Denali, formerly Mount McKinley, is the highest mountain peak in North America. It’s part of the Denali National Park and Preserve, which is part a wider system of state and national parks. (Photo: Nic McPhee, Flickr CC BY-SA 2.0)
In this week’s trip beyond the headlines, Peter Dykstra tells host Steve Curwood about some of the things he’s thankful for: US parks and the 35th anniversary of the Alaska National Interest Lands Conservation Act, the destruction of chemical weapons, and the Freedom of Information Act, which has helped improve government transparency over climate and environmental issues.
CURWOOD: Time to discover what’s going on beyond the headlines now with Peter Dykstra of the DailyClimate dot org and ehn dot org, Environmental Health News. We check in with him most every week, and he’s on the line from Conyers, Georgia. Hi, there Peter.
DYKSTRA: Well, hi Steve. You know, I love the discussions we have each week, but one of the pitfalls of environmental news is that so often, it’s just bleak news. So since it’s Thanksgiving time, I’m going to focus on three things to be thankful for that reach back into history and also have great meaning for our present and our future.
CURWOOD: Sounds like a plan. There’s always room at the table for positive things.
DYKSTRA: OK, we’ll start with parks. From wilderness areas to pocket parks in urban neighborhoods, they’re a real salvation. And this week marks the 35th anniversary of one of the biggest developments in U.S. Park history: the Alaska National Interest Lands Conservation Act, which pretty much doubled the protected acreage in the U.S. thanks to Congress and a stroke of Jimmy Carter’s presidential pen.
CURWOOD: Well now that’s an anniversary to be thankful for, but I’m not sure the current Congress is really getting with the program on the value of nature.
DYKSTRA: Fair enough, but right now the action to protect wild places is focused on the ocean. The U.S., U.K., New Zealand and Chile have all taken major steps to create marine protected areas recently. Thanks to everyone who makes parks special from the vast preserves of ocean and wilderness to the little parks in our neighborhoods. And now, a word of thanks regarding chemical weapons.
CURWOOD: Well, wait, I’m not exactly sure I want to thank chemical weapons, Peter. Please explain.
DYKSTRA: Well I’m thankful for the progress that’s been made getting rid of them. It was fifteen years ago this week that destruction of the huge U.S. chemical weapons stockpile at Johnston Atoll in the Pacific wrapped up: nerve gas, sarin, mustard gas, and other barbaric weapons of war incinerated to comply with the international and congressional agreements. There was some concern that even the act of destroying chemical weapons would pose a big risk, but though they haven’t always stuck to their commitments, most of the world’s nations have foresworn their use, manufacture and storage.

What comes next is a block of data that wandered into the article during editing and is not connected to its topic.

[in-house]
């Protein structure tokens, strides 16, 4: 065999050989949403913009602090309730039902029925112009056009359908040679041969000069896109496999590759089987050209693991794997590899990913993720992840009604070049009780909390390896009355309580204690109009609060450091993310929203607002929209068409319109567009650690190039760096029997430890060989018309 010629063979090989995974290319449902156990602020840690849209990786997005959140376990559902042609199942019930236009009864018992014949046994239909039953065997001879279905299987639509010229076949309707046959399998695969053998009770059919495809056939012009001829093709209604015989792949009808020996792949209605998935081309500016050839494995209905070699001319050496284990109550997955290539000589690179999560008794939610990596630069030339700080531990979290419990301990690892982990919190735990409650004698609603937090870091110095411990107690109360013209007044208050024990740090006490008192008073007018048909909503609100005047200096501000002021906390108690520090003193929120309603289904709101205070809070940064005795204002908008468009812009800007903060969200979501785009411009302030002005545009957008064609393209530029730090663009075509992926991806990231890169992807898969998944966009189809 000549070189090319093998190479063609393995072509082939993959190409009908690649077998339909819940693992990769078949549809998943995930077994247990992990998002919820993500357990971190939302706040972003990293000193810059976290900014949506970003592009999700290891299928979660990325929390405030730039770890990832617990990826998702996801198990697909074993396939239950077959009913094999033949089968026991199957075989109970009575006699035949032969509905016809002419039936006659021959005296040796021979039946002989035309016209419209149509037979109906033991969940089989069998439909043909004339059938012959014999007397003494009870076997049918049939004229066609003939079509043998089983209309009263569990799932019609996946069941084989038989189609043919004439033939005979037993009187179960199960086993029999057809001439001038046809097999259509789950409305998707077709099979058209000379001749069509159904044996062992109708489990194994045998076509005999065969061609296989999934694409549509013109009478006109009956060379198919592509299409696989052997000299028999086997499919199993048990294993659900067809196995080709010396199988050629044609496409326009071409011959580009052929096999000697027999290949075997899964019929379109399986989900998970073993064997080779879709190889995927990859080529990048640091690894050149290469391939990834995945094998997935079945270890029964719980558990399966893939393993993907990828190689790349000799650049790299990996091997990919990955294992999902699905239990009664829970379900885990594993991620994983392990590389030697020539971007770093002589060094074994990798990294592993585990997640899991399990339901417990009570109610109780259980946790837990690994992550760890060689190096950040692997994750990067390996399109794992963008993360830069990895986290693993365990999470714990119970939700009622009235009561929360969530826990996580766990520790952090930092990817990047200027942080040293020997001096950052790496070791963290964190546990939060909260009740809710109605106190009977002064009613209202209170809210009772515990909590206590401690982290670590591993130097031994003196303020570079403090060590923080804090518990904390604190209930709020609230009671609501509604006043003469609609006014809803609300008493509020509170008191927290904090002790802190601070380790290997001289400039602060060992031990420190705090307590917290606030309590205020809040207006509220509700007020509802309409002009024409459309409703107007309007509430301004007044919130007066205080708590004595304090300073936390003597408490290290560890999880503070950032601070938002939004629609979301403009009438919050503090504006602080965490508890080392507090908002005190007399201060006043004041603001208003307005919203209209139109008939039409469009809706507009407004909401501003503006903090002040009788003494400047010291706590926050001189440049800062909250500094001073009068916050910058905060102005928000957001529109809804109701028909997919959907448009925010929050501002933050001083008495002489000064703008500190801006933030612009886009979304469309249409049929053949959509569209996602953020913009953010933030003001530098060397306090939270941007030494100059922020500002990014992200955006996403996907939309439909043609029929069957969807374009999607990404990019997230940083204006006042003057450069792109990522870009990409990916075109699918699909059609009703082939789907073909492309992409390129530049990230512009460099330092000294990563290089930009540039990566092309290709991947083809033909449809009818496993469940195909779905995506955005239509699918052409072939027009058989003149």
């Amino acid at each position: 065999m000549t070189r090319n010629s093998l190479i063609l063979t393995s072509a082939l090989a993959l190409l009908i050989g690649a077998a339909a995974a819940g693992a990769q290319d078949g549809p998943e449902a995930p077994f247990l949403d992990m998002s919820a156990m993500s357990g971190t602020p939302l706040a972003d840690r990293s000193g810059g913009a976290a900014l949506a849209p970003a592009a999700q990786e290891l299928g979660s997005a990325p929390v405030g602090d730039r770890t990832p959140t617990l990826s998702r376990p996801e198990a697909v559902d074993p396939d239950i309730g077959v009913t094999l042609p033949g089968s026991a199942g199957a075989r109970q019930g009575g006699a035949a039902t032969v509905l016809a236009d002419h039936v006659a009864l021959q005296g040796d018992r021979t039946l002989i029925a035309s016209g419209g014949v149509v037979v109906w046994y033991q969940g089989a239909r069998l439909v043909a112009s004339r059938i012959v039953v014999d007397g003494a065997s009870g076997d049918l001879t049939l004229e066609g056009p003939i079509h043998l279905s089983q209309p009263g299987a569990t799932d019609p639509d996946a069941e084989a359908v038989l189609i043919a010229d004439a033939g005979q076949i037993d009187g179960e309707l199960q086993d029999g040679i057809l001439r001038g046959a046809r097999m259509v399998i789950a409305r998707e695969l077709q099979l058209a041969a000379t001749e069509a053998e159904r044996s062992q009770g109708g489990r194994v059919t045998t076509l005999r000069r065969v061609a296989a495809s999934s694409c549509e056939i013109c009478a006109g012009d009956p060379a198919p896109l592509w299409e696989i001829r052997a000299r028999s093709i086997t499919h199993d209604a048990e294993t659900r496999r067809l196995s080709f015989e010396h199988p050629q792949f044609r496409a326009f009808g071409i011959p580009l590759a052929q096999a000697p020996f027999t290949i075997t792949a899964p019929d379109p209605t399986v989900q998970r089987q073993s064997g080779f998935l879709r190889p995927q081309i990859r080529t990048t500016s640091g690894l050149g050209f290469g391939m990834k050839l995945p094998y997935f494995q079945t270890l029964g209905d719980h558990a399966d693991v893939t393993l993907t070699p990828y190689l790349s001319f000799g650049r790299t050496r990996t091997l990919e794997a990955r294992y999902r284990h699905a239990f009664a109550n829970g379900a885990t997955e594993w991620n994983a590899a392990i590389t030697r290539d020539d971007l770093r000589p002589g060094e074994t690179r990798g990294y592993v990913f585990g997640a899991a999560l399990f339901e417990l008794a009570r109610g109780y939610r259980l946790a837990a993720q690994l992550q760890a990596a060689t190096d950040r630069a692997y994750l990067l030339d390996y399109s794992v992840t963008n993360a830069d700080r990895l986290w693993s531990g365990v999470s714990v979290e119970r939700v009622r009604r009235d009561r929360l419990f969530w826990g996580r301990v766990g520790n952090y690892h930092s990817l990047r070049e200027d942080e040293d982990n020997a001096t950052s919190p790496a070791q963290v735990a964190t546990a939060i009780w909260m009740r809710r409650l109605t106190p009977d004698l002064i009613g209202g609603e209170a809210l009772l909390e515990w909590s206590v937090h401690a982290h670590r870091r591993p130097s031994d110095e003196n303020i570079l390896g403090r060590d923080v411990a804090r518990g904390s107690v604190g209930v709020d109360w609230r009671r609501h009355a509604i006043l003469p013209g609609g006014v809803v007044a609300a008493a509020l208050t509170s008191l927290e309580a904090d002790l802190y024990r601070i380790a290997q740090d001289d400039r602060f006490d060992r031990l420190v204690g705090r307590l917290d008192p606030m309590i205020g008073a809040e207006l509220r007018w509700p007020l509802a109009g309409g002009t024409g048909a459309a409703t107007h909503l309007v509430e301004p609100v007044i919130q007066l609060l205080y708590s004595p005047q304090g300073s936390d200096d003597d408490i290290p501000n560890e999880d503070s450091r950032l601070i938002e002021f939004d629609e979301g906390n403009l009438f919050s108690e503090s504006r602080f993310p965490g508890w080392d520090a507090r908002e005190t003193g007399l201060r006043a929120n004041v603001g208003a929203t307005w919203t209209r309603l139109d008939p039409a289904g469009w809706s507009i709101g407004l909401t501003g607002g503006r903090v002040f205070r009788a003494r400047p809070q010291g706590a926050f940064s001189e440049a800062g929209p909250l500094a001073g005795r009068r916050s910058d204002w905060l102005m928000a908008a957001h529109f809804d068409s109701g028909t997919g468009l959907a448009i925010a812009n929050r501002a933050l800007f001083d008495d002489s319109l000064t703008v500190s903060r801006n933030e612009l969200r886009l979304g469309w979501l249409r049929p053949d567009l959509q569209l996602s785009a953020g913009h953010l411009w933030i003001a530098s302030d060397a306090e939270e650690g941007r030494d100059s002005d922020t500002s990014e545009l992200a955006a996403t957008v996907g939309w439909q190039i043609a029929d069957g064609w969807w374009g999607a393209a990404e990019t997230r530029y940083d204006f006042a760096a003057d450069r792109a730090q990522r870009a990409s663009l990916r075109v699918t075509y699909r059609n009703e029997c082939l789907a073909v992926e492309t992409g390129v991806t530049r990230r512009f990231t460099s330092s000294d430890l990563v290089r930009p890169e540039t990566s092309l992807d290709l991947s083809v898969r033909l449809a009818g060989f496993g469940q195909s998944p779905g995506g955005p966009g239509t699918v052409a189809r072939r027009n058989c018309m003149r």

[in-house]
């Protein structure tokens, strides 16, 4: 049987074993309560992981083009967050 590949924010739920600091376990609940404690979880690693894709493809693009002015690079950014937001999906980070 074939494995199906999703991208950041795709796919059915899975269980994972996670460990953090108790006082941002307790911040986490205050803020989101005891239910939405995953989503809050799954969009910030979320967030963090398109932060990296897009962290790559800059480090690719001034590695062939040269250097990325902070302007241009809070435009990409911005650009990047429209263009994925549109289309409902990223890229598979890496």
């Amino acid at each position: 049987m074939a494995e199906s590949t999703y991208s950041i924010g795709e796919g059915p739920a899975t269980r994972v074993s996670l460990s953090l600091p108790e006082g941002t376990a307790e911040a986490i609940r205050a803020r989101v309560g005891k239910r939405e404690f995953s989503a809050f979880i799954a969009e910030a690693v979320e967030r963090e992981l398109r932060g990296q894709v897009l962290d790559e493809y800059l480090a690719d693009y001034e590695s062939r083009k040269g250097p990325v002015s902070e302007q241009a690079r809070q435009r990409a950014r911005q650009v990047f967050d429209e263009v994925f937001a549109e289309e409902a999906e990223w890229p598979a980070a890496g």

CURWOOD: And Johnston Atoll was a particularly bad place to store them with the advancing threat of sea level rise.
DYKSTRA: Right and here’s something else that’s thankfully cool: After decades of intensive military use and chemical weapons storage, Johnston Atoll is now part of one of those marine sanctuaries.
CURWOOD: So are we about to go three for three on thankfulness? What’s next?
DYKSTRA: I want to tell you a little story about FOIA: The U.S. Freedom of Information Act. The original act was passed in 1966, pretty much a weaker version of today’s law, and one of its most enthusiastic sponsors was a young Republican Congressman from Illinois named Donald Rumsfeld. He was eager for a way to keep the Democrats in Lyndon Johnson’s administration accountable. But soon federal agencies found ways to thwart public information requests or keep them on hold for months. By 1974 in the wake of the Watergate scandal, Congress improved and strengthened the Freedom of Information Act, but President Ford vetoed the bill, egged on by his chief of staff who was Donald Rumsfeld.
CURWOOD: So he was for FOIA before he was against it, right?
DYKSTRA: That’s right. And Congress overrode the Presidential veto, and FOIA became the law that allowed a reporter named Karen Dorn Steele to uncover the massive pollution at U.S. nuclear weapons plants in the 1980s, and activists at the Climate Investigations Center to discover some eyebrow-raising financial conflicts in the funding of a researcher, Willie Soon, whose work casts doubt on mainstream climate science earlier this year.
CURWOOD: But FOIA’s far from a perfect transparency weapon.
DYKSTRA: Very far from it. Those embarrassing revelations about Willie Soon took more than five years to produce, and federally-funded climate scientists say that political operatives have learned how to exploit the law to harass them, filing enormous requests that cause climate research to stop while scientists collate tens of thousands of pages of documents. And it’s still not too difficult for government agencies to sandbag even the most appropriate FOIA requests. So let’s be thankful for a potent but imperfect good government law like the Freedom of Information Act as a citizen’s tool to try to keep the government honest.
CURWOOD: Well, ‘tis the season to be thankful – so thanks Peter – Peter’s with Environmental Health News, that’s EHN.org and the DailyClimate.org. We’ll talk again when we get back from the climate conference in Paris.
DYKSTRA: Alright. Thanks a lot, Steve. Have fun in Paris.
CURWOOD: And there’s more on these stories at our website LOE.org.
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